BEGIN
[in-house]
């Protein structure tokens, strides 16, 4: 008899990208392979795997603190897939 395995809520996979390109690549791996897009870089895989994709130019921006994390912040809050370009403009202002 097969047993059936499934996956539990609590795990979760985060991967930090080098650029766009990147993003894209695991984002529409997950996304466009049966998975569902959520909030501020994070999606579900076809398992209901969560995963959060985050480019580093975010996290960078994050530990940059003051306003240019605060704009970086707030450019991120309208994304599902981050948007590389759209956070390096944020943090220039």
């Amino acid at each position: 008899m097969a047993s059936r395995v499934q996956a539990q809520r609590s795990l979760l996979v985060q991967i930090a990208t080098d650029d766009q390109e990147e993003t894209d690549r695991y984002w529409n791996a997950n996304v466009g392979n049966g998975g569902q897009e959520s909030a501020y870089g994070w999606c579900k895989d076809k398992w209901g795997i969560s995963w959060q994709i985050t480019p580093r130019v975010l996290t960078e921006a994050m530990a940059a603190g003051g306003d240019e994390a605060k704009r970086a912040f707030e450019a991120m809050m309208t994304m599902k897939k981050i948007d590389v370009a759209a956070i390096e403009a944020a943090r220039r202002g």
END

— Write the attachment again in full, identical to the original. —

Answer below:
[in-house]
């Protein structure tokens, strides 16, 4: 008899990208392979795997603190897939 395995809520996979390109690549791996897009870089895989994709130019921006994390912040809050370009403009202002 097969047993059936499934996956539990609590795990979760985060991967930090080098650029766009990147993003894209695991984002529409997950996304466009049966998975569902959520909030501020994070999606579900076809398992209901969560995963959060985050480019580093975010996290960078994050530990940059003051306003240019605060704009970086707030450019991120309208994304599902981050948007590389759209956070390096944020943090220039």
């Amino acid at each position: 008899m097969a047993s059936r395995v499934q996956a539990q809520r609590s795990l979760l996979v985060q991967i930090a990208t080098d650029d766009q390109e990147e993003t894209d690549r695991y984002w529409n791996a997950n996304v466009g392979n049966g998975g569902q897009e959520s909030a501020y870089g994070w999606c579900k895989d076809k398992w209901g795997i969560s995963w959060q994709i985050t480019p580093r130019v975010l996290t960078e921006a994050m530990a940059a603190g003051g306003d240019e994390a605060k704009r970086a912040f707030e450019a991120m809050m309208t994304m599902k897939k981050i948007d590389v370009a759209a956070i390096e403009a944020a943090r220039r202002g």